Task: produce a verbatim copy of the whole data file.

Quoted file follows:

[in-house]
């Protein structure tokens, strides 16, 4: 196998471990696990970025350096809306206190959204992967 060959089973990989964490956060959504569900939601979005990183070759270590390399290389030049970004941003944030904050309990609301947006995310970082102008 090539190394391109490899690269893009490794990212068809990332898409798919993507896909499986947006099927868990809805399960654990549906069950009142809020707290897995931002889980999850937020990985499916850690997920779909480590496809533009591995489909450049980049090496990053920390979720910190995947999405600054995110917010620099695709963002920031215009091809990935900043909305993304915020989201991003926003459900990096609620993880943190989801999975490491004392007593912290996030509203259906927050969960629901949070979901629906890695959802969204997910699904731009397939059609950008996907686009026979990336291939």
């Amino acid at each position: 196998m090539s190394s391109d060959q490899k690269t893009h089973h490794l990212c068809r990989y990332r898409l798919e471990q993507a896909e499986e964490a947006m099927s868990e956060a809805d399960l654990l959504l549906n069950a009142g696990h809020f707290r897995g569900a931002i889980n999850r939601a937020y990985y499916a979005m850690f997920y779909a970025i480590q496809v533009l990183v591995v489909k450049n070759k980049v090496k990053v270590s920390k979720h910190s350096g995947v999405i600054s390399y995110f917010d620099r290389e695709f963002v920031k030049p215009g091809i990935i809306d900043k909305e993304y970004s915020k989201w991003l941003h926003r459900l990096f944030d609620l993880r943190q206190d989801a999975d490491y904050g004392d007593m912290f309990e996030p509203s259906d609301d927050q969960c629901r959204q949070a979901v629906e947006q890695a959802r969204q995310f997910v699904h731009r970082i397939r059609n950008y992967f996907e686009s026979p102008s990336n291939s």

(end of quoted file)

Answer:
[in-house]
């Protein structure tokens, strides 16, 4: 196998471990696990970025350096809306206190959204992967 060959089973990989964490956060959504569900939601979005990183070759270590390399290389030049970004941003944030904050309990609301947006995310970082102008 090539190394391109490899690269893009490794990212068809990332898409798919993507896909499986947006099927868990809805399960654990549906069950009142809020707290897995931002889980999850937020990985499916850690997920779909480590496809533009591995489909450049980049090496990053920390979720910190995947999405600054995110917010620099695709963002920031215009091809990935900043909305993304915020989201991003926003459900990096609620993880943190989801999975490491004392007593912290996030509203259906927050969960629901949070979901629906890695959802969204997910699904731009397939059609950008996907686009026979990336291939």
């Amino acid at each position: 196998m090539s190394s391109d060959q490899k690269t893009h089973h490794l990212c068809r990989y990332r898409l798919e471990q993507a896909e499986e964490a947006m099927s868990e956060a809805d399960l654990l959504l549906n069950a009142g696990h809020f707290r897995g569900a931002i889980n999850r939601a937020y990985y499916a979005m850690f997920y779909a970025i480590q496809v533009l990183v591995v489909k450049n070759k980049v090496k990053v270590s920390k979720h910190s350096g995947v999405i600054s390399y995110f917010d620099r290389e695709f963002v920031k030049p215009g091809i990935i809306d900043k909305e993304y970004s915020k989201w991003l941003h926003r459900l990096f944030d609620l993880r943190q206190d989801a999975d490491y904050g004392d007593m912290f309990e996030p509203s259906d609301d927050q969960c629901r959204q949070a979901v629906e947006q890695a959802r969204q995310f997910v699904h731009r970082i397939r059609n950008y992967f996907e686009s026979p102008s990336n291939s």